Limiting Factors in a Tundra

Limiting Factors in a Tundra
••• Noel Hendrickson/Photodisc/GettyImages

The term "limiting factors" refers to environmental stresses inherent in the ecology of a particular area that limit the procreation and expansion of some organisms. Some animals and plants may fare better than others under certain conditions, and some organisms have evolved to tolerate and even thrive in harsh environments. But others will be prevented from achieving their full biological potential -- population density, physiological development, and health -- by the area's limiting factors. In a tundra, a relatively harsh ecosystem for supporting some species, some organisms thrive while others barely hang on due to limiting factors like temperature, nutrient availability and moisture levels. Only animals who can tolerate the cold temperatures and maneuver through snow and darkness can thrive in a tundra.

Temperature

The tundra has the coldest and driest climates on the planet. In the winter months, temperatures can drop as low as -94 F (-70 C). The springtime and summer seasons are warm enough to melt snow, but the highest temperatures the tundra sees are around 54 F (12 C). The average temperatures for a full year, and for each season, even summer, are very low, and this limiting factor is a primary one in determining what types of life can thrive, or even survive, in a tundra.

Sunlight

Located closer to Earth's poles, the tundra sees months of almost complete darkness during the winter months. The summer brings almost constant sun. Sunlight, its duration per day and the qualities of the light itself, present limiting factors for plant and animal life in the tundra. With such volatile changes in the sunlight cycle, photosynthesis is not triggered on the optimum schedule. Plants are not able to flower or reproduce effectively, and this inhibits the food supply for herbivorous and omnivorous animals.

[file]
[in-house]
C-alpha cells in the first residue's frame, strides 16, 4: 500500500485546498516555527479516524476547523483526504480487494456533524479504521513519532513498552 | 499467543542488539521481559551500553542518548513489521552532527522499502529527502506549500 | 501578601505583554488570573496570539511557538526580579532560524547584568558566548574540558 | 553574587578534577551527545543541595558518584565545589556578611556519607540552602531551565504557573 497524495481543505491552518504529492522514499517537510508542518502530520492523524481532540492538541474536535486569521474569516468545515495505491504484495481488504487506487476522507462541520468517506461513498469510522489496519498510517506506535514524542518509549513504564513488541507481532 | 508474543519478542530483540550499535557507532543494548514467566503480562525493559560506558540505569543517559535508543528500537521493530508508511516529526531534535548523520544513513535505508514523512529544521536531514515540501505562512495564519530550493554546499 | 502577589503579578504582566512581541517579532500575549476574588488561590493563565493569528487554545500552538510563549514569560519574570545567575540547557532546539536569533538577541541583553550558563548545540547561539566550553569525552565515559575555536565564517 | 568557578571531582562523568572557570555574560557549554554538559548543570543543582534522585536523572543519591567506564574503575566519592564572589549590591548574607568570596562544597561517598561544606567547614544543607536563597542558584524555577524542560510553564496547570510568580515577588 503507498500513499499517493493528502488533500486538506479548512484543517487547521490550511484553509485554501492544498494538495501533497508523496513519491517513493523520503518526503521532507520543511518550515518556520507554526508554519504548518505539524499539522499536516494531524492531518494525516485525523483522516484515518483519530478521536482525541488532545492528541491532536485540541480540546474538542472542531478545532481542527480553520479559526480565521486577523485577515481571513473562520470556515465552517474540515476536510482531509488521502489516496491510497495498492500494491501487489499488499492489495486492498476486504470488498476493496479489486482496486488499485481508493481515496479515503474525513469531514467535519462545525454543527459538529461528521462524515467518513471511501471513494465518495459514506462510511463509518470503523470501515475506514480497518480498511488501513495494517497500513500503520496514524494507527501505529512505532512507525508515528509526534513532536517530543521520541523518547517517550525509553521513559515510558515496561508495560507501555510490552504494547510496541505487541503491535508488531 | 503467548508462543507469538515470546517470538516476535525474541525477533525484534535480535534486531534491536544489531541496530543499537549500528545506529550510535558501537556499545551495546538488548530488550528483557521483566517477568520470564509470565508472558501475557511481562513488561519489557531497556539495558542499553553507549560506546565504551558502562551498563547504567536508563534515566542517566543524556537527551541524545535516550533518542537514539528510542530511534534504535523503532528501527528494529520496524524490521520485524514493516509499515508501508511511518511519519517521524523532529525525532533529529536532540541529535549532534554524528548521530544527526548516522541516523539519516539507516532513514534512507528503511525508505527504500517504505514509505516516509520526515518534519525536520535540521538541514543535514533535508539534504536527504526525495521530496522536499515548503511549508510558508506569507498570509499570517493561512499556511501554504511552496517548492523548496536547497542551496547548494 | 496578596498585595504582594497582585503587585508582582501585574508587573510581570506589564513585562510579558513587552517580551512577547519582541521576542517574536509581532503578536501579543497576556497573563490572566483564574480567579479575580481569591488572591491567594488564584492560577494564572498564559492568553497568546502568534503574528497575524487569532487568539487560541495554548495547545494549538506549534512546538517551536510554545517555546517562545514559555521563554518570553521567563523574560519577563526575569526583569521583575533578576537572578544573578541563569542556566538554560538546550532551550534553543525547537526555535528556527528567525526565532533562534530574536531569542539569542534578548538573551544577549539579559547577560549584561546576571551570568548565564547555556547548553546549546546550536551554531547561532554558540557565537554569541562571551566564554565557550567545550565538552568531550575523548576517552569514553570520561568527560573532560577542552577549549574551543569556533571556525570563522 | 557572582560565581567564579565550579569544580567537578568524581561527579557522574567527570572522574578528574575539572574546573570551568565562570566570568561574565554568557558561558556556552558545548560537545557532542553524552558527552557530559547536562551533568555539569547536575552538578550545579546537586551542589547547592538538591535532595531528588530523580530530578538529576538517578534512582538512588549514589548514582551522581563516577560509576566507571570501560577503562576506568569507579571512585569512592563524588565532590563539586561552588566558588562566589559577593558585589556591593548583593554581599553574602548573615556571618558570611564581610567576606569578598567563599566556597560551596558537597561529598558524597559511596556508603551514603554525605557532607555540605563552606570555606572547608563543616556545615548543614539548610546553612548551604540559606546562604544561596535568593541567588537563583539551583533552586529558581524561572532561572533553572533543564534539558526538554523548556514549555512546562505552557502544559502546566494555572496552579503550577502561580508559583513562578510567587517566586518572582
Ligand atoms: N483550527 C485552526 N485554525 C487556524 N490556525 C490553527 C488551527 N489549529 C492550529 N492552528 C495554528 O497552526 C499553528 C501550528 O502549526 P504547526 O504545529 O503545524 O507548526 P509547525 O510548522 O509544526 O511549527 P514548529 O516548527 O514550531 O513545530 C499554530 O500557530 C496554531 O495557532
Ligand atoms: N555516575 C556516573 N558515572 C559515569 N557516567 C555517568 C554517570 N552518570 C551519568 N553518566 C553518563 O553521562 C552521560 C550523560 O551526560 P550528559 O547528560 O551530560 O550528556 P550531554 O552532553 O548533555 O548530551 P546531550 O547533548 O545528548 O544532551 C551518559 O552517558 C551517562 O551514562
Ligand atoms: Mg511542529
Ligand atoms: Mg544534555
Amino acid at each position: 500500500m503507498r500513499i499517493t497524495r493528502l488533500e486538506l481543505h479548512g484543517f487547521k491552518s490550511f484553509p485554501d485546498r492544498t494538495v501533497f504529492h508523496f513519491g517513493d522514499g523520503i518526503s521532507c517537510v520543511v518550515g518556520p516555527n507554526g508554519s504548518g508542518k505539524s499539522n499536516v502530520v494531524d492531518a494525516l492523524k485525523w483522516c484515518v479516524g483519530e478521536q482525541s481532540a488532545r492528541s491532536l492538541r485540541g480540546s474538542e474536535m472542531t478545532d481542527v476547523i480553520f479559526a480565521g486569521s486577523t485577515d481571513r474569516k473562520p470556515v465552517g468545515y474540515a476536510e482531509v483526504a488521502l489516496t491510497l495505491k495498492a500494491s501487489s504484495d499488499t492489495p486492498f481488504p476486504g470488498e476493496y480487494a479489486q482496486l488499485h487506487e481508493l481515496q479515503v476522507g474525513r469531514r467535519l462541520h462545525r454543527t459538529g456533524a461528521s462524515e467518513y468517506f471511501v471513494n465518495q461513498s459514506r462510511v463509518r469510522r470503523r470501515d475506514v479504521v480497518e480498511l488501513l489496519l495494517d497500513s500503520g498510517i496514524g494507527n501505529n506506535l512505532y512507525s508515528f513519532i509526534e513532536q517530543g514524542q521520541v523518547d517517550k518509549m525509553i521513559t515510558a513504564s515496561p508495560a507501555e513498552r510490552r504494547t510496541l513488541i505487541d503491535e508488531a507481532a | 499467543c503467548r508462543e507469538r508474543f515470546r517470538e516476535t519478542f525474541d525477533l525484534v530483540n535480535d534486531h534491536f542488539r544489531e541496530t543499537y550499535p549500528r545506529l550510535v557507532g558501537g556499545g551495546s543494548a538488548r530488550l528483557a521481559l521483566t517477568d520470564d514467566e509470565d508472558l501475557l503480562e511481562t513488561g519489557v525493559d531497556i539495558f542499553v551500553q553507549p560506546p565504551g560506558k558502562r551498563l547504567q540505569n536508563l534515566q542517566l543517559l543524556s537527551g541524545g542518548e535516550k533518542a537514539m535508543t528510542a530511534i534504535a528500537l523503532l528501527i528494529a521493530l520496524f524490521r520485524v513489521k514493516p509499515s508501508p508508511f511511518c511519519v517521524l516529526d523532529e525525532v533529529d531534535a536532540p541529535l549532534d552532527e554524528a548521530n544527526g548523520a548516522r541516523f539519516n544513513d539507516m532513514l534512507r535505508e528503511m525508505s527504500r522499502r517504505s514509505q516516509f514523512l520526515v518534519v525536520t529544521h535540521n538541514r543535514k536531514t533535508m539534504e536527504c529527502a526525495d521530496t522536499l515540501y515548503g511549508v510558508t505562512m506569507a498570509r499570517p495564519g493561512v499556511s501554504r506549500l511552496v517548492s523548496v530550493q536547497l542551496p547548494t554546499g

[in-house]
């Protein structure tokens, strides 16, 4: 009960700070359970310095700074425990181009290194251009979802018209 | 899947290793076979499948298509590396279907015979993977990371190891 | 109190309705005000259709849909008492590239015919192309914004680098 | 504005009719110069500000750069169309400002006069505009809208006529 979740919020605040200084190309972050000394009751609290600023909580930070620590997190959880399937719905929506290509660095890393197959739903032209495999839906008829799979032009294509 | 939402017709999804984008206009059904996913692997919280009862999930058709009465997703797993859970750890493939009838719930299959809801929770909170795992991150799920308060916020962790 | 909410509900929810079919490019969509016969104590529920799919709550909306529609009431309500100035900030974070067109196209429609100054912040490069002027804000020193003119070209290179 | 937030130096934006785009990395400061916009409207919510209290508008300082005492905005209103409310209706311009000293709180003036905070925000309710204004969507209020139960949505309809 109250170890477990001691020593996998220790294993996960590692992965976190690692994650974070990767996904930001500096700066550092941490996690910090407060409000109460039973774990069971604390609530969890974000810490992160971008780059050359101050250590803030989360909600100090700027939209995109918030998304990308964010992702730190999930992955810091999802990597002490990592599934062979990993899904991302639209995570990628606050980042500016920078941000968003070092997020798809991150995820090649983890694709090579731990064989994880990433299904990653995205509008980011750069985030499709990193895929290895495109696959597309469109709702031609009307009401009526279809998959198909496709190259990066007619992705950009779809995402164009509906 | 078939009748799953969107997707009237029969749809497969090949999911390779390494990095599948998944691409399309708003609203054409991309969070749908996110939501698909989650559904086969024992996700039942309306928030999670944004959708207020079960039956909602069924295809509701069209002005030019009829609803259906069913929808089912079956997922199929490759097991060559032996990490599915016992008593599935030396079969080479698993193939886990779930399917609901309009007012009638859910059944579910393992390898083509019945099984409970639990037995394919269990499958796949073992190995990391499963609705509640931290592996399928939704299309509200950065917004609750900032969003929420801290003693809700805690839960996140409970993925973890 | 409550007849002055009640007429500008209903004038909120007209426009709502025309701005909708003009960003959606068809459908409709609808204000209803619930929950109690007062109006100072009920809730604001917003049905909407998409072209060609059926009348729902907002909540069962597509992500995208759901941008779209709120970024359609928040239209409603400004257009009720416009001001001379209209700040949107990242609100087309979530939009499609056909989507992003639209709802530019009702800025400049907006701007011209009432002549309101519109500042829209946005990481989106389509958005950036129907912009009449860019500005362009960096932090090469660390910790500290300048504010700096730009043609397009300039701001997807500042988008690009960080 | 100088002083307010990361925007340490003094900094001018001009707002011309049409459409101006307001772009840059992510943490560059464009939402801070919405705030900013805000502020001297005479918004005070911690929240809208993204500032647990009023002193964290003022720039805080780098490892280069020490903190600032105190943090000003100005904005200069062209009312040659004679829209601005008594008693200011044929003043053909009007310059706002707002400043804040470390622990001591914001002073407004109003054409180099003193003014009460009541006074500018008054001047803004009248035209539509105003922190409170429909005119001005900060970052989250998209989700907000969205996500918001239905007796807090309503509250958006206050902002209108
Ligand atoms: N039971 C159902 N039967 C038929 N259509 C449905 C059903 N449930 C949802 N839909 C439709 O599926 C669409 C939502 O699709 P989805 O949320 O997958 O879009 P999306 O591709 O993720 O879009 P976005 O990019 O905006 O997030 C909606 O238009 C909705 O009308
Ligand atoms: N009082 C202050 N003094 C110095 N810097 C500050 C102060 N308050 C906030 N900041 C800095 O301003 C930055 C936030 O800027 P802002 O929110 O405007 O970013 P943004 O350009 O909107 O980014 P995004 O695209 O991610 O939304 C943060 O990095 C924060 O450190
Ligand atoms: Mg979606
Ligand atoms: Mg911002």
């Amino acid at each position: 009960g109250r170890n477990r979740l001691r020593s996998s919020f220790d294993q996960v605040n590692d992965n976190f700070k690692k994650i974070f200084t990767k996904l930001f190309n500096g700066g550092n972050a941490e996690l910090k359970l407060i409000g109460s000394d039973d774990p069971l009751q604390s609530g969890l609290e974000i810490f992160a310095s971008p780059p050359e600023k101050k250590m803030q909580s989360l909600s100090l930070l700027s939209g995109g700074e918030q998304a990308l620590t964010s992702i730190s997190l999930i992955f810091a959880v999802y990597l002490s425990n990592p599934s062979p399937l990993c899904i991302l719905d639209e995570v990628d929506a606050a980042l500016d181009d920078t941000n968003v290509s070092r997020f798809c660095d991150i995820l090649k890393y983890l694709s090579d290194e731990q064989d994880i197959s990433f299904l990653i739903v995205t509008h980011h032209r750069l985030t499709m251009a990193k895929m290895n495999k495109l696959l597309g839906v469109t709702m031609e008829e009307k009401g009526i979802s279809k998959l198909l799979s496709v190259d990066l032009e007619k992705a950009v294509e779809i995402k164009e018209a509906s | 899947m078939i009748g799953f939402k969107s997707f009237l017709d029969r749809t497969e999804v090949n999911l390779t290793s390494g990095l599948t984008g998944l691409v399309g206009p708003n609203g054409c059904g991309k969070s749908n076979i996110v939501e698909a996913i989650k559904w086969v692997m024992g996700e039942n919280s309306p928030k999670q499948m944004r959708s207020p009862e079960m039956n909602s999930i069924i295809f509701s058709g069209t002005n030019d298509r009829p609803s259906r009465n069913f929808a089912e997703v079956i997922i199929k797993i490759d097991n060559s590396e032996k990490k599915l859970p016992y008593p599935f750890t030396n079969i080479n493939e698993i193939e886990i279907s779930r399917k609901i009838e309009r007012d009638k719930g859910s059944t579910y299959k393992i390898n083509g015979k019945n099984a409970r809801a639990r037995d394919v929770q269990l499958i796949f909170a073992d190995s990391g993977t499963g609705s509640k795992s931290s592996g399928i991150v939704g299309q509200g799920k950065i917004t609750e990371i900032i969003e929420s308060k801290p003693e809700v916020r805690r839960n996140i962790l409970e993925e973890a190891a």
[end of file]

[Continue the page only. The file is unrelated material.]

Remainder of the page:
Moisture

With an annual precipitation rate of 6 to 10 inches, the tundra is comparable to a desert environment in terms of moisture. That moisture is primarily snow, which melts in the spring and summer. However, the permafrost layer underneath the soil in a tundra prevents moisture from absorbing into the ground. Lakes and streams form in the summer above the permafrost.

Related Articles

Tundra Characteristics
What Is the Sun's Role in Photosynthesis?
Abiotic & Biotic Factors of Polar Regions
Factors That Affect the Tundra's Climate
How Does an Ecosystem Survive?
Does the Tundra Have Rain?
Description of Tundra
Orbital Radius vs. Planetary Radius
Alaskan Tundra Facts
Abiotic Factors of a Desert Ecosystem
What Is the Celsius Temperature Range on Venus?
What Kind of Flowers Are in the Tundra Biome?
Conservation of Energy in the Tundra Biome
What Is the Average Rainfall for a Tundra Climate?
What Are the Functions of Photosynthesis?
Fast Facts on Biomes in the Tundra
Difference Between Taiga & Tundra
Human Uses of the Tundra
Tropical Rain Forest Biome Landscape Features
What Percentage of Carbon Dioxide Makes Up the Earth's...